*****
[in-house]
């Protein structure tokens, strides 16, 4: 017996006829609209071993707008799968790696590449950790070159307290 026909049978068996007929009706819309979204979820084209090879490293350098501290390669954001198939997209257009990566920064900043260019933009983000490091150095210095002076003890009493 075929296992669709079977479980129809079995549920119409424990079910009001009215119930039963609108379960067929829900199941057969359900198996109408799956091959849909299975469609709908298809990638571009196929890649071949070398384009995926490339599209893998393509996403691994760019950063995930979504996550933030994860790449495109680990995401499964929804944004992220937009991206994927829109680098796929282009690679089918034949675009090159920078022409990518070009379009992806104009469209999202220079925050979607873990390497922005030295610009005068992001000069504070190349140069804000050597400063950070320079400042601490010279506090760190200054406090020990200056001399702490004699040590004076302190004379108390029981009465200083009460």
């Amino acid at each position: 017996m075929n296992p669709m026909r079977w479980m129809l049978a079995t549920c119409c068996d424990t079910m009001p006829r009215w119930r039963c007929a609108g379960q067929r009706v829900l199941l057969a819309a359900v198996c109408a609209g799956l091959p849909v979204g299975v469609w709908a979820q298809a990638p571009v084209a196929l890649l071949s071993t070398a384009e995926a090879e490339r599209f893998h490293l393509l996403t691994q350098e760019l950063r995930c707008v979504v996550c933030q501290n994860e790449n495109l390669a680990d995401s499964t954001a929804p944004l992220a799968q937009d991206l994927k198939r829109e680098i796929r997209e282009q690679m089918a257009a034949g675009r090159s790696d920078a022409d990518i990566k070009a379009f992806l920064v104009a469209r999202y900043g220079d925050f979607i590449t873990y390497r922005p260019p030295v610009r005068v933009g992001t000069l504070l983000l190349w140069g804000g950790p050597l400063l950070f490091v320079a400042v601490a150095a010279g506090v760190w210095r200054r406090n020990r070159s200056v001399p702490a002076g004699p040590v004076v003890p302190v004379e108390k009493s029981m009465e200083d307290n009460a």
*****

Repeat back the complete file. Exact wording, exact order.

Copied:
[in-house]
């Protein structure tokens, strides 16, 4: 017996006829609209071993707008799968790696590449950790070159307290 026909049978068996007929009706819309979204979820084209090879490293350098501290390669954001198939997209257009990566920064900043260019933009983000490091150095210095002076003890009493 075929296992669709079977479980129809079995549920119409424990079910009001009215119930039963609108379960067929829900199941057969359900198996109408799956091959849909299975469609709908298809990638571009196929890649071949070398384009995926490339599209893998393509996403691994760019950063995930979504996550933030994860790449495109680990995401499964929804944004992220937009991206994927829109680098796929282009690679089918034949675009090159920078022409990518070009379009992806104009469209999202220079925050979607873990390497922005030295610009005068992001000069504070190349140069804000050597400063950070320079400042601490010279506090760190200054406090020990200056001399702490004699040590004076302190004379108390029981009465200083009460």
């Amino acid at each position: 017996m075929n296992p669709m026909r079977w479980m129809l049978a079995t549920c119409c068996d424990t079910m009001p006829r009215w119930r039963c007929a609108g379960q067929r009706v829900l199941l057969a819309a359900v198996c109408a609209g799956l091959p849909v979204g299975v469609w709908a979820q298809a990638p571009v084209a196929l890649l071949s071993t070398a384009e995926a090879e490339r599209f893998h490293l393509l996403t691994q350098e760019l950063r995930c707008v979504v996550c933030q501290n994860e790449n495109l390669a680990d995401s499964t954001a929804p944004l992220a799968q937009d991206l994927k198939r829109e680098i796929r997209e282009q690679m089918a257009a034949g675009r090159s790696d920078a022409d990518i990566k070009a379009f992806l920064v104009a469209r999202y900043g220079d925050f979607i590449t873990y390497r922005p260019p030295v610009r005068v933009g992001t000069l504070l983000l190349w140069g804000g950790p050597l400063l950070f490091v320079a400042v601490a150095a010279g506090v760190w210095r200054r406090n020990r070159s200056v001399p702490a002076g004699p040590v004076v003890p302190v004379e108390k009493s029981m009465e200083d307290n009460a």